Early Friday morning, five terror suspects were shot and killed in an alleged terror attack south of Barcelona. The separate attack followed a deadly incident on Thursday, which killed at least 13 people and injured dozens more in Barcelona’s busy Las Ramblas tourist district. Here’s what you need to know.
- Police killed five attackers in Cambrils, a town south of Barcelona, following an operation there against that authorities called a terrorist attack
- Catalan emergency services said six civilians and one police officer were injured in Cambrils, which police said was linked to Thursday’s van attack in downtown
- Catalan police carried out several controlled explosions in Cambrils after they determined the attackers were carrying explosive belts
- At least 13 people are dead, and at least 80 people have been hospitalized after a van plowed into pedestrians in Barcelona on Thursday a Catalan official says
- One civilian – a Spanish woman – was killed in the Cambrils incident while several other civilians and a police officer were injured
- Police have arrested four people
- Islamic State claimed responsibility for the deadly rampage along the city’s most famous avenue
- Barcelona’s mayor has said the city will hold a minute of silence on Friday at midday
- Spanish officials say at least one Canadian has been impacted by the attacks
What happened in Cambrils
Police said they killed five attackers on Thursday night in Cambrils, a town south of Barcelona, to thwart an attack using explosive belts.
Six civilians and a police officer were injured when the attackers ran them over in a car, before police shot them dead and carried out controlled explosions of the bomb belts, which were confirmed on Friday by authorities to be fake. Two of the wounded civilians are in serious condition.
Police said early Friday morning that the situation in Cambrils was under control, and was linked to the van attack in Barcelona.
How the van attack unfolded
A van that mowed down pedestrians in Barcelona’s city center has killed at least 13 people and injured more than 80 others, Catalan police and the regional interior ministry said.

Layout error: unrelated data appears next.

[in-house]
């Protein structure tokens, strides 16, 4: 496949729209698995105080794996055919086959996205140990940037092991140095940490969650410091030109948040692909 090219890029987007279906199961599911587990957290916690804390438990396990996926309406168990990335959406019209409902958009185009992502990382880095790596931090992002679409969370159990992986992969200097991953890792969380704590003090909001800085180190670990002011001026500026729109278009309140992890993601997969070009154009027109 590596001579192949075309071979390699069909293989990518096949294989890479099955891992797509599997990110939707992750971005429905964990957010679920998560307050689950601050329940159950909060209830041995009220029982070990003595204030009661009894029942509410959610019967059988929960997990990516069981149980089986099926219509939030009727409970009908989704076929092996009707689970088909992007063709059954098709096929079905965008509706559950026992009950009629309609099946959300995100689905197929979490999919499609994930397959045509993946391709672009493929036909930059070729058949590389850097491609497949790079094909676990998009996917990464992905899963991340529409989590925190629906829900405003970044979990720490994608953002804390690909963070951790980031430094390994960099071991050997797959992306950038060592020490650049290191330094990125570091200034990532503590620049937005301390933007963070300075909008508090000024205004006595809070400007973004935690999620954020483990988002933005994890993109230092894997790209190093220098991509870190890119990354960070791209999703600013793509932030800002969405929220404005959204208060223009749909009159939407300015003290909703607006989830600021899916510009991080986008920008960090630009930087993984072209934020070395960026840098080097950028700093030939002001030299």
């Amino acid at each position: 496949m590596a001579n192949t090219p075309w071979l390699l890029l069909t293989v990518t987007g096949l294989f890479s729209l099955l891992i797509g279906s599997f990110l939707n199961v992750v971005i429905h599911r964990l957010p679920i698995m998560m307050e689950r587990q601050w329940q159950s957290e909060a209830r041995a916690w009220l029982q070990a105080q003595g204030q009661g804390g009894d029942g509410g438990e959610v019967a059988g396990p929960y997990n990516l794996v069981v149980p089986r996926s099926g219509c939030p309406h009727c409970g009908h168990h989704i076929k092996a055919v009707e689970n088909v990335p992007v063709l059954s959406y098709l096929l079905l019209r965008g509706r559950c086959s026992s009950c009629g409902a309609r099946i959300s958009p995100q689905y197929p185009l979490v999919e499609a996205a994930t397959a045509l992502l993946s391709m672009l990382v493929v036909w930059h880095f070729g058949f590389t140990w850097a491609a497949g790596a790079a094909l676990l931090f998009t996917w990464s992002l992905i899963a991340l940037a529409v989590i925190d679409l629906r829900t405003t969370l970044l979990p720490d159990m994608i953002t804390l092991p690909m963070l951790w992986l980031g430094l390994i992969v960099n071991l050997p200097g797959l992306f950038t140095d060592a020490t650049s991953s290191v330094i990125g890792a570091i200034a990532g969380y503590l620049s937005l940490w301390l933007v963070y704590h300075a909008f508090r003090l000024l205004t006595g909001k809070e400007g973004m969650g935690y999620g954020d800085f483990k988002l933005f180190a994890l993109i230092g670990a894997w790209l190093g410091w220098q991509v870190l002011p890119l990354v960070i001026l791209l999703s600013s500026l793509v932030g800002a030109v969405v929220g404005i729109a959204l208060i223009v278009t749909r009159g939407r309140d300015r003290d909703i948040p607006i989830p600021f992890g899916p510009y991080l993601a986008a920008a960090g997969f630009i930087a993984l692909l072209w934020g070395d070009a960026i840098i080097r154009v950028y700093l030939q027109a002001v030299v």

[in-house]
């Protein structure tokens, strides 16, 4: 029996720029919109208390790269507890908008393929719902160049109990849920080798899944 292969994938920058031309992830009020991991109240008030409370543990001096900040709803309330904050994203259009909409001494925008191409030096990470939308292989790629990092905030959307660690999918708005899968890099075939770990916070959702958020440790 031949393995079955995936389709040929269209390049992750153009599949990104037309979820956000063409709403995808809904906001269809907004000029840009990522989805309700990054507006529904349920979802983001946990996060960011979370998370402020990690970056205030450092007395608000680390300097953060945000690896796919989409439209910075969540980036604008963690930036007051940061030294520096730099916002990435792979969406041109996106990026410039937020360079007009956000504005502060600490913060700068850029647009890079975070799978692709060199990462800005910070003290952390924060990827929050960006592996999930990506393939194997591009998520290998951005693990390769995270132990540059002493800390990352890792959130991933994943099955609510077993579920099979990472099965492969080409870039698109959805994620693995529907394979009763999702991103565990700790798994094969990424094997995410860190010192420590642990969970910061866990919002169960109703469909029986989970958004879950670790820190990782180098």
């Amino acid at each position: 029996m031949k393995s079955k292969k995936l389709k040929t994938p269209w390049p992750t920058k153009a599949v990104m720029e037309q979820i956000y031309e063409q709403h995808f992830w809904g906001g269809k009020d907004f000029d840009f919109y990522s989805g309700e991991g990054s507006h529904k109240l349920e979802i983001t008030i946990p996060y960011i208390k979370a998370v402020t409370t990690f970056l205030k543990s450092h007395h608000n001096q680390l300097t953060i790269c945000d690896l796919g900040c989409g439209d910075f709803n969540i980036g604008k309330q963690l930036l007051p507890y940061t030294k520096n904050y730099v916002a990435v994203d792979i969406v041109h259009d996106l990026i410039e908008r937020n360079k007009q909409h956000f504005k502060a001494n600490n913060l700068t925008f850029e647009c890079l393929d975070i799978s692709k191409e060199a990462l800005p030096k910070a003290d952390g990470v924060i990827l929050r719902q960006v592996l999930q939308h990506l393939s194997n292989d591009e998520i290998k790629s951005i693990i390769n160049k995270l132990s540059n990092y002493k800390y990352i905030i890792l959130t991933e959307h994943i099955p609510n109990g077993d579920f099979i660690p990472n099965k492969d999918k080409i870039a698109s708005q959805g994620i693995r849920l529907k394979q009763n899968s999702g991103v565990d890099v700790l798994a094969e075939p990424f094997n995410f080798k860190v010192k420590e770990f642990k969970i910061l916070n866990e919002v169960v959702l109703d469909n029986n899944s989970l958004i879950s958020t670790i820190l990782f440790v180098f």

A man has been arrested following the incident, police said in a statement on Twitter.
Witnesses said the white van zigzagged at high speed down Las Ramblas, a busy avenue thronged with tourists, knocking down pedestrians and leaving bodies strewn across the ground.
Tom Gueller told the BBC: “I heard screams and a bit of a crash and then I just saw the crowd parting and this van going full pelt down the middle of the Ramblas and I immediately knew that it was a terrorist attack or something like that.
Around them, the boulevard was deserted, covered in rubbish and abandoned objects including hats, flip-flops, bags and a pram.
Emergency services warned people to avoid the area around Barcelona’s Placa Catalunya, one of the city’s main squares at the top of the Ramblas, and requested the closure of nearby train and metro stations.
Prime Minister Mariano Rajo said he was in contact with authorities, and the priority was to attend to the injured. “Maximum coordination to arrest the attackers, reinforce security and attend to all those affected,” he said on Twitter.
Mobile phone footage posted on Twitter showed several bodies strewn along the Ramblas, some motionless. Paramedics and bystanders bent over them, treating them and trying to comfort those still conscious.
How the leaders reacted
Prime Minister Justin Trudeau extended his sympathies through Twitter, condemning the terror attack.
Conservative Leader Andrew Scheer and NDP Leader Tom Mulcair both called the incident “terrible” and expressed support for the victims.
President Donald Trump also took to Twitter to say that the United States stood ready to help Spanish authorities after what he called a “terror attack” in Barcelona.
Ada Colau, the mayor of Barcelona tweeted Thursday calling Barcelona a city of peace, saying that terror will not change who they are.
In a statement, European Commission President Jean-Claude Juncker said “this cowardly attack has deliberately targeted those enjoying life and sharing time with family and friends. We will never be cowed by such barbarism.”
Catalonia’s regional president, Carles Puigdemont, told Barcelona broadcaster TV3: “Our priority is to save lives. And our second priority is the police investigation, to find the people responsible of this attack and anyone who has helped them directly or indirectly.”
Global Affairs Canada says Canadians in the Spanish city should monitor local media and follow the directions of local authorities.
Officials say questions should be directed to the Consulate of Canada, which is just a kilometre away from where the attack occurred, as well as the Emergency Watch and Response Centre in Ottawa.
For information about the Barcelona attack, people can call +34 93 21 421 24.
THE GLOBE AND MAIL
LAST UPDATED: FRIDAY, AUG. 18, 2017 8:56AM EDT